In the sales after Halloween last year I bagged an awesome glow in the dark skeleton outfit for Small Stuff for the grand sum of 80p. Woohoo!
I actually remember and locate this purchase almost a year on. Alright!
Try it on Small Stuff, fits like a glove, she looks adorable. Winning!
Then Small Stuff tells me “I don’t want to wear skeleton clothes.”
I explain she doesn’t have to keep the outfit on now, it’s to wear on Halloween when we plan to have a little tea party with some of her friends.
“But I’m going to be a beautiful fairy.“ Small Stuff tells me yanking at the skeleton outfit.
I tell her Halloween is about being spooky, not pretty (I don’t go in for this “anything goes” lark. You have to have an air of the supernatural about you, no matter how cutesy.) I tell her she can even have her face painted but no dice. The outfit is now crumpled around her feet and she tells me through wobbly lips that she really wants to be a fairy at “Hawwoween.”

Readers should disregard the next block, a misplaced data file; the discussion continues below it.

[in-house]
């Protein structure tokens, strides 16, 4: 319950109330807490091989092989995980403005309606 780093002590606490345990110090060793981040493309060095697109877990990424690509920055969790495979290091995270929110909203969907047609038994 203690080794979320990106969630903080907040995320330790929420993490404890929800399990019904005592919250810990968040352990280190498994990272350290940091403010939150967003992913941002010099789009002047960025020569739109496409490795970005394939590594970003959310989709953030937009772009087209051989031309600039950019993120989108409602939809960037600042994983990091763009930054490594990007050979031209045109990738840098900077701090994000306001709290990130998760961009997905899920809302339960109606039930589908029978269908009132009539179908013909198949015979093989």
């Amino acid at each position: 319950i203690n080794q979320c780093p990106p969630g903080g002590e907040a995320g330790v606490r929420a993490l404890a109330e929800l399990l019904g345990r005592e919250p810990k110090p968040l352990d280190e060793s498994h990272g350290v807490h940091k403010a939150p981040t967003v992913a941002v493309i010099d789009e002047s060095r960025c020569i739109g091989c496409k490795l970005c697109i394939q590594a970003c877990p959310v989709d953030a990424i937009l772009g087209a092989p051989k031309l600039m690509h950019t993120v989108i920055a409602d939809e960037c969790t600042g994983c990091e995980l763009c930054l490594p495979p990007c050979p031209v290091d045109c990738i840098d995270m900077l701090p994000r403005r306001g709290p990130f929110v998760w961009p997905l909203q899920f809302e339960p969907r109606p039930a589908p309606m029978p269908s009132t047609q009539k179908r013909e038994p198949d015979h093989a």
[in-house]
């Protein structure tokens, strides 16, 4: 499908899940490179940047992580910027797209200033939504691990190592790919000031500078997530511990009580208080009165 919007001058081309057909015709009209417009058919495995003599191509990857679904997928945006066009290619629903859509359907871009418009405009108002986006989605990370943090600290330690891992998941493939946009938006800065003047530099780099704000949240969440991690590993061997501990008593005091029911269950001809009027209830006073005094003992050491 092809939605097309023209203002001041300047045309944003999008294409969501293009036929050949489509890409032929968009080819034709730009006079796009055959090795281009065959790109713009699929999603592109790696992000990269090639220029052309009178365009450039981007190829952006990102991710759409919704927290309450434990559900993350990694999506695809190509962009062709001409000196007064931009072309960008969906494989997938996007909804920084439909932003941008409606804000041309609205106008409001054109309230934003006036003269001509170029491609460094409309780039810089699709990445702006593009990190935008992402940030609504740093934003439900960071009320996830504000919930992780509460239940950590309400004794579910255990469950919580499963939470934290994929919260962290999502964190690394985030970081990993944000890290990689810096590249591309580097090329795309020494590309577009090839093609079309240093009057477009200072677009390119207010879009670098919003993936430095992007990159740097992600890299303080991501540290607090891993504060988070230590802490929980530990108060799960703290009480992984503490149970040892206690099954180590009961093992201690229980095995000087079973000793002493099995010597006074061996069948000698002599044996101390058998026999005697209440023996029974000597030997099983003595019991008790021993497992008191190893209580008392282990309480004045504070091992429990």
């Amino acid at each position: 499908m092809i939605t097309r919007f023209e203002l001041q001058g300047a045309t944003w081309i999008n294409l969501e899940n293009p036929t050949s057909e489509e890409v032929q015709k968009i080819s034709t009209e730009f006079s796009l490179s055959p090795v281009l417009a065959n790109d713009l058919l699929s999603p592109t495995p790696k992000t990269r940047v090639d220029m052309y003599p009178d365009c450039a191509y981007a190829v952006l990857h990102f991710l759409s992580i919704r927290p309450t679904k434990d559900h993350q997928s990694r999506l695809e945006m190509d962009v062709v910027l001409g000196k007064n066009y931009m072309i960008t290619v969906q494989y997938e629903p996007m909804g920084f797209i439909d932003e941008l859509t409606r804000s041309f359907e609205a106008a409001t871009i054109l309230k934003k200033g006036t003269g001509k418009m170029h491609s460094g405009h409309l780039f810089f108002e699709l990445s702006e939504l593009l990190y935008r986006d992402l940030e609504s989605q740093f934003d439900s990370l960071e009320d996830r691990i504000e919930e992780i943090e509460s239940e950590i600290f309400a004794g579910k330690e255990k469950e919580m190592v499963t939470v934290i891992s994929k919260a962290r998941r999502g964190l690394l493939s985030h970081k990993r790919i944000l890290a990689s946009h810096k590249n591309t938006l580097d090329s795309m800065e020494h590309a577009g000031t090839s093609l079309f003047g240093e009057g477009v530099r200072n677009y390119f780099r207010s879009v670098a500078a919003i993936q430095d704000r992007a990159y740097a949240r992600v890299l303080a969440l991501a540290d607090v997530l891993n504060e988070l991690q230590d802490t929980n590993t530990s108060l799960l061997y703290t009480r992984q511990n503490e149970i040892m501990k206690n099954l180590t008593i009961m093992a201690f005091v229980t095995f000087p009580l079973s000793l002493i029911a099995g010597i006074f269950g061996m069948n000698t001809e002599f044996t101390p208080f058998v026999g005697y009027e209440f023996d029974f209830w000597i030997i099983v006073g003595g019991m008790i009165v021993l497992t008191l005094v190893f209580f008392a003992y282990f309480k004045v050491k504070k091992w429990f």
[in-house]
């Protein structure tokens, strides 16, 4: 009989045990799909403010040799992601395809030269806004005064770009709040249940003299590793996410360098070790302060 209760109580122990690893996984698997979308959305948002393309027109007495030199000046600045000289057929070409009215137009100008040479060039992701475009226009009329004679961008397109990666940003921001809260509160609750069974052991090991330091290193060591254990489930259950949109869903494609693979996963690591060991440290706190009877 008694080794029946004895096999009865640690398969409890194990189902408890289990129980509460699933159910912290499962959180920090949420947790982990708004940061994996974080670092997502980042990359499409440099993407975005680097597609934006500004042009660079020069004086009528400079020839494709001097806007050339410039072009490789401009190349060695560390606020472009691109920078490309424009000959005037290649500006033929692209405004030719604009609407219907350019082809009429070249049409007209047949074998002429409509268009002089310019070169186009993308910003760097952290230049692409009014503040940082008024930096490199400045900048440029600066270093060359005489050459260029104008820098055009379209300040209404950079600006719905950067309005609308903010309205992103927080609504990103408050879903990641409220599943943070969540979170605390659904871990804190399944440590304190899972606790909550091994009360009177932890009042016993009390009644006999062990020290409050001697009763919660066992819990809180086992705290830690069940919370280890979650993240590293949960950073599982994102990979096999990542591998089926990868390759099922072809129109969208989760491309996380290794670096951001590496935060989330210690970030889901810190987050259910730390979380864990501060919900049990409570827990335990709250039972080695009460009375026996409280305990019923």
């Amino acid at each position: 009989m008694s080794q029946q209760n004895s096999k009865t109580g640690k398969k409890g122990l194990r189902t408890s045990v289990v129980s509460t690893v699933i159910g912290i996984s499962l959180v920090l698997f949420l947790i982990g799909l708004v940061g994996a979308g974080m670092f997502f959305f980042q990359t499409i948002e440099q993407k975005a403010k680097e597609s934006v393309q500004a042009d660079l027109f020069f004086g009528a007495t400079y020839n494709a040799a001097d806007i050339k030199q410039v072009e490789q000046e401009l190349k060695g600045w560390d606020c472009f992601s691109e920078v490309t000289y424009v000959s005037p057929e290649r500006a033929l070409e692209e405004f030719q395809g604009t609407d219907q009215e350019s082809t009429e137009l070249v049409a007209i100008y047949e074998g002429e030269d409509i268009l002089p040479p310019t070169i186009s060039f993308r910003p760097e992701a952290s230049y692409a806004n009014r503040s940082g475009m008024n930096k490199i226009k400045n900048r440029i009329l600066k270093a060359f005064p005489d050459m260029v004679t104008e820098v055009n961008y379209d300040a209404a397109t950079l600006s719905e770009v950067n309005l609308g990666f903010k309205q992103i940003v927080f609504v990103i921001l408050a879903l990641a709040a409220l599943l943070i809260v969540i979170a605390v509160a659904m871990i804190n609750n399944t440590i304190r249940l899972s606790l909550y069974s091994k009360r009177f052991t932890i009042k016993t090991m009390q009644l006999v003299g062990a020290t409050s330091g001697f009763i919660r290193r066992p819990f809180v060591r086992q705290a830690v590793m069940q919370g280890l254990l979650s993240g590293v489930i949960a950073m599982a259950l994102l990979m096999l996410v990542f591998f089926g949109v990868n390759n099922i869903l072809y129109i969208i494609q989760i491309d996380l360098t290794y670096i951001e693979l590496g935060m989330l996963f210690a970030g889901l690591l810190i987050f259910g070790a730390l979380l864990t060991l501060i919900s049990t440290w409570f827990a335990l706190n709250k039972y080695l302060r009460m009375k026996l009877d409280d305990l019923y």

I remind myself that the purpose of the tea party is for Small Stuff to enjoy herself so I relent and order a “Pretty witch” outfit for her that features an all important pink tutu and ribbon trim.
Then I feel a bit miffed
I’ve always tried to steer Small Stuff away from pink and frilly. When she was a baby she had quite a rosy skin tone and kitting her out in pink rompers made her look rather similar to Pooh’s mate Piglet but aside from this, I knew friends, family and the world would push pink on her and I didn’t want to put her in the pink princess mould from day one
Now it seems that she is going to pirouette down the pink path anyway, my first instinct was to discourage her. Why?! Surely placing limitations on her is what I wanted to avoid in the first place, why impose them myself?
The important thing is she has choice, that pink is not off-limits but she is exposed to a world beyond it, that she knows nothing is “just for girls” or “just for boys.”
So if choosing pink and frilly makes her happy, then so be it. If she takes after her mother it’ll only be a matter of time before she’s dressing in black and attempting to tattoo her Barbies with felt pens and hair grips anyway.